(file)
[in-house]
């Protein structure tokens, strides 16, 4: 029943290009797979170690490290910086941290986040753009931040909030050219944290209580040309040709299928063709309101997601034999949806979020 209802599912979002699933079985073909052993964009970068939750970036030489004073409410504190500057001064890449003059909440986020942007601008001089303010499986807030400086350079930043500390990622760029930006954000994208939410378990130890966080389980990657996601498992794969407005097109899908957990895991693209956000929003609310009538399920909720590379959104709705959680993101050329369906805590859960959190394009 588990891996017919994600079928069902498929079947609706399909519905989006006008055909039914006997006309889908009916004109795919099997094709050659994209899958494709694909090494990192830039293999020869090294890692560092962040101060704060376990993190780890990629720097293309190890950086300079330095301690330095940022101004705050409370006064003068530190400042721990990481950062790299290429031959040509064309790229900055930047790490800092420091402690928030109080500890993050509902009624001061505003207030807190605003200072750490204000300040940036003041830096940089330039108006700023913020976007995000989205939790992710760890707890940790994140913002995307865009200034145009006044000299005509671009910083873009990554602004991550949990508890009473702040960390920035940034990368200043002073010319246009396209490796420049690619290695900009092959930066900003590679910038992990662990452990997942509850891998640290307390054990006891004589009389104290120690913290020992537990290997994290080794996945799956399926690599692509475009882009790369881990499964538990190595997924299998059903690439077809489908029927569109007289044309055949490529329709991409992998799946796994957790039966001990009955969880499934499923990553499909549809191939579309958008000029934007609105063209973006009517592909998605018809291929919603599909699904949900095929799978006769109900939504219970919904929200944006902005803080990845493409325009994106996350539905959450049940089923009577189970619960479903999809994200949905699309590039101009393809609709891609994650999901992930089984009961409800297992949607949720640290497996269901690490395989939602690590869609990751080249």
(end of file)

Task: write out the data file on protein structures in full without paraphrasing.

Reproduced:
[in-house]
């Protein structure tokens, strides 16, 4: 029943290009797979170690490290910086941290986040753009931040909030050219944290209580040309040709299928063709309101997601034999949806979020 209802599912979002699933079985073909052993964009970068939750970036030489004073409410504190500057001064890449003059909440986020942007601008001089303010499986807030400086350079930043500390990622760029930006954000994208939410378990130890966080389980990657996601498992794969407005097109899908957990895991693209956000929003609310009538399920909720590379959104709705959680993101050329369906805590859960959190394009 588990891996017919994600079928069902498929079947609706399909519905989006006008055909039914006997006309889908009916004109795919099997094709050659994209899958494709694909090494990192830039293999020869090294890692560092962040101060704060376990993190780890990629720097293309190890950086300079330095301690330095940022101004705050409370006064003068530190400042721990990481950062790299290429031959040509064309790229900055930047790490800092420091402690928030109080500890993050509902009624001061505003207030807190605003200072750490204000300040940036003041830096940089330039108006700023913020976007995000989205939790992710760890707890940790994140913002995307865009200034145009006044000299005509671009910083873009990554602004991550949990508890009473702040960390920035940034990368200043002073010319246009396209490796420049690619290695900009092959930066900003590679910038992990662990452990997942509850891998640290307390054990006891004589009389104290120690913290020992537990290997994290080794996945799956399926690599692509475009882009790369881990499964538990190595997924299998059903690439077809489908029927569109007289044309055949490529329709991409992998799946796994957790039966001990009955969880499934499923990553499909549809191939579309958008000029934007609105063209973006009517592909998605018809291929919603599909699904949900095929799978006769109900939504219970919904929200944006902005803080990845493409325009994106996350539905959450049940089923009577189970619960479903999809994200949905699309590039101009393809609709891609994650999901992930089984009961409800297992949607949720640290497996269901690490395989939602690590869609990751080249």